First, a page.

Roasting is a cooking method that uses dry heat where hot air envelops the food, cooking it evenly on all sides with temperatures of at least 150 °C (~300 °F) from an open flame, oven, or other heat source. Roasting can enhance flavor through caramelization and maillard browning on the surface of the food. Roasting uses indirect, diffused heat (as in an oven), and is suitable for slower cooking of whole cuts of veal or lamb. A roast can take one, two, even three hours to cook—the resulting meat is tender. Until the late 19th century, roasting by dry heat in an oven was called baking. Roasting originally meant turning meat on a spit in front of a fire. It is one of the oldest forms of cooking known.
For roasting, veal or lamb may be placed on a rack, in a roasting pan or to ensure even application of heat may be rotated on a spit or rotisserie. If a pan is used, the juice can be retained for use in a gravy. During oven roasting, hot air circulates around the meat, cooking all sides evenly. There are several plans for roasting: low-temperature cooking, high-temperature cooking, and a combination of both. Each method can be suitable, depending on the desired taste and texture preferred.
• A low-temperature oven, 95 °C to 160 °C (200 °F to 325 °F), is best when cooking with larger cuts. This is not technically roasting temperature, but it is called slow-roasting. The benefit of slow-roasting an item is less moisture loss and a more tender product (ideal for veal shoulder roasts, lamb leg roast etc.). More of the collagen is dissolved in slow cooking. At true roasting temperature of 200 °C (400 °F) or more, the moisture within is lost at a high rate.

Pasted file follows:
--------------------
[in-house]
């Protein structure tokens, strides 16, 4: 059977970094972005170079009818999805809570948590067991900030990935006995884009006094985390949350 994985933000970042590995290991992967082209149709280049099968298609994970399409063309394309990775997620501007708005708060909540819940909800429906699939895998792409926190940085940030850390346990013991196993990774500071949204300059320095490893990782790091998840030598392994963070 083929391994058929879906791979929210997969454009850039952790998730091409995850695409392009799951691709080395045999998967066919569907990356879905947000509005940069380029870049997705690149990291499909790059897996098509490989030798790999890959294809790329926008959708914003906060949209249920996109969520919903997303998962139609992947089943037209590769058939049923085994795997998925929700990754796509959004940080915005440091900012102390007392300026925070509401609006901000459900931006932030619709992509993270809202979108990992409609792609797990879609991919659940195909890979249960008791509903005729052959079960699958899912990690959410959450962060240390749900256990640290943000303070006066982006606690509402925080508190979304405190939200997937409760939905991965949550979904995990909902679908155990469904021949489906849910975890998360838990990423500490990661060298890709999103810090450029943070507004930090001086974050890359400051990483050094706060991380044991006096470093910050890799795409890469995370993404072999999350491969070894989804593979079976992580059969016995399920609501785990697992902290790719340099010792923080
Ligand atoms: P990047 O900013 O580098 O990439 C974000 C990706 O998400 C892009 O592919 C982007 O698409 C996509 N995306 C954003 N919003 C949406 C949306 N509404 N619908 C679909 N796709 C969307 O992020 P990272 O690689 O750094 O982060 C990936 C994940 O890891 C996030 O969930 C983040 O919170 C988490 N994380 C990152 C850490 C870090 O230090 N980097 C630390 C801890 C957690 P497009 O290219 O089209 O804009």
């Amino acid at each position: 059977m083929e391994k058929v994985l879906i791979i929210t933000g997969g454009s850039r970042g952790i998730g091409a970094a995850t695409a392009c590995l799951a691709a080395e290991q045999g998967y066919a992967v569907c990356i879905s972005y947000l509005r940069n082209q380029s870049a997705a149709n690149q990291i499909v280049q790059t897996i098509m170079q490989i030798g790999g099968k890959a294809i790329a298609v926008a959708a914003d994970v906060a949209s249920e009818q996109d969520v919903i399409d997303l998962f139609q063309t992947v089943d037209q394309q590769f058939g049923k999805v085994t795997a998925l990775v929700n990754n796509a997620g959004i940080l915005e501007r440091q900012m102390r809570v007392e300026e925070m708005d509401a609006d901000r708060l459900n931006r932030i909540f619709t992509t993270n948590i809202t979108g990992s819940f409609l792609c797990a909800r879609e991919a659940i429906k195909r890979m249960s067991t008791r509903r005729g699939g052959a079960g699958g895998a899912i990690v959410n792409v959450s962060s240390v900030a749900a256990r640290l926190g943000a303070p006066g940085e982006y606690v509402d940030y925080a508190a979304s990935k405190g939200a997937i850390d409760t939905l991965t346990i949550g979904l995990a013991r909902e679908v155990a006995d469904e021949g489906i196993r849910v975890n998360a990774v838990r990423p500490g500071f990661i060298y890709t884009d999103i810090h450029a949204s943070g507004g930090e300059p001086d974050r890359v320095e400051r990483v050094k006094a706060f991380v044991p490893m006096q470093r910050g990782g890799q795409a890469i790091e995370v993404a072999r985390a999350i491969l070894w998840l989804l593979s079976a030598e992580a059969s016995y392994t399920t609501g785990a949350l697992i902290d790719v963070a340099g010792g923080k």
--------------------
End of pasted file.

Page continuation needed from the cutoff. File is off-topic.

• Cooking at high temperatures is beneficial if the cut is tender enough—as in a veal tenderloin, striploin and veal/lamb rack—to be finished cooking before the juices escape. A reason for high temperature roasting is to brown the meat on the outside, similar to browning in a pan before pot roasting or stewing it. Fast cooking gives more variety of flavor, because the outside is brown while the center is much less done.
• The combination method uses high heat just at either the beginning or the end of the cooking process, with most of the cooking at a low temperature. This method produces the golden-brown texture and crust, but maintains more of the moisture than simply cooking at a high temperature, although the product will not be as moist as low-temperature cooking the whole time. Searing and then turning down to low is also beneficial when a dark crust and caramelized flavor is desired for the finished product. Note that searing in no way prevents loss of moisture: moisture loss is simply a function of heat and time. The outside is brown and the rest is done fairly uniformly.
In either case, the meat is removed from heat before it has finished cooking and left to sit for a few minutes, while the inside cooks further from the residual heat content, known as carry over cooking. The objective in any case is to retain as much moisture as possible, while providing the texture and color. So meat is juiciest at about medium rare while the juice is coming out. During roasting, it is ideal to frequently baste on the surface to reduce the loss of moisture by evaporation.
For festive rosemary garlic lamb leg roast preheat oven to 400 degrees F. Sprinkle lamb leg with lemon juice and rub minced garlic and chopped rosemary leaves over lamb. Season with salt and pepper and place in roasting pan. Place in oven and roast for 30 minutes. Reduce temperature to 350 degrees F and continue to roast to desired doneness (using meat thermometer, 145 degrees F at center of leg for medium rare). Remove lamb from pan and let stand for 10-15 minutes before carving.